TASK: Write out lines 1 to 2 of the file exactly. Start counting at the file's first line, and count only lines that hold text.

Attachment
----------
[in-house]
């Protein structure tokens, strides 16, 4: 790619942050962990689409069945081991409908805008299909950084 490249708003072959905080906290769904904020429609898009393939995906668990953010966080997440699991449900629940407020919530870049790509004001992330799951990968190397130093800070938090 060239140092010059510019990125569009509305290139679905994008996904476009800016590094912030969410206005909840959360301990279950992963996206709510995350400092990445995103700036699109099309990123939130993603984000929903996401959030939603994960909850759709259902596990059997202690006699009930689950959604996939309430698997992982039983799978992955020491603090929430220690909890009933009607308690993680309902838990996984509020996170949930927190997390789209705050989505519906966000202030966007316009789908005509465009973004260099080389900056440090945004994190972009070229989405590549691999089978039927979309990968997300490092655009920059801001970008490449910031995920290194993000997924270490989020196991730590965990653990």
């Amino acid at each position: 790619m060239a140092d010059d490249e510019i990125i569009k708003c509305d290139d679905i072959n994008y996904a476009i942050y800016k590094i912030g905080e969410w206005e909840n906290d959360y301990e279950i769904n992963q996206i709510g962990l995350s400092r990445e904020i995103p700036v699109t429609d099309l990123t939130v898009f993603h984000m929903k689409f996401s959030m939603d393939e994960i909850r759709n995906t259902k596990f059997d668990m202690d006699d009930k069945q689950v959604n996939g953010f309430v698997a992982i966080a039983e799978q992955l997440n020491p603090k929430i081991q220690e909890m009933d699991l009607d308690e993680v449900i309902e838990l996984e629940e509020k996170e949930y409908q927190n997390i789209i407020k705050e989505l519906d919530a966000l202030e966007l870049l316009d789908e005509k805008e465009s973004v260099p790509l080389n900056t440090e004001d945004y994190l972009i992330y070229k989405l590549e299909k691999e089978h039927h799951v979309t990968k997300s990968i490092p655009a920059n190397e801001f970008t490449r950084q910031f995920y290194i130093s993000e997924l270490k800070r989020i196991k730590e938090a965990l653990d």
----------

[in-house]
């Protein structure tokens, strides 16, 4: 790619942050962990689409069945081991409908805008299909950084 490249708003072959905080906290769904904020429609898009393939995906668990953010966080997440699991449900629940407020919530870049790509004001992330799951990968190397130093800070938090 060239140092010059510019990125569009509305290139679905994008996904476009800016590094912030969410206005909840959360301990279950992963996206709510995350400092990445995103700036699109099309990123939130993603984000929903996401959030939603994960909850759709259902596990059997202690006699009930689950959604996939309430698997992982039983799978992955020491603090929430220690909890009933009607308690993680309902838990996984509020996170949930927190997390789209705050989505519906966000202030966007316009789908005509465009973004260099080389900056440090945004994190972009070229989405590549691999089978039927979309990968997300490092655009920059801001970008490449910031995920290194993000997924270490989020196991730590965990653990």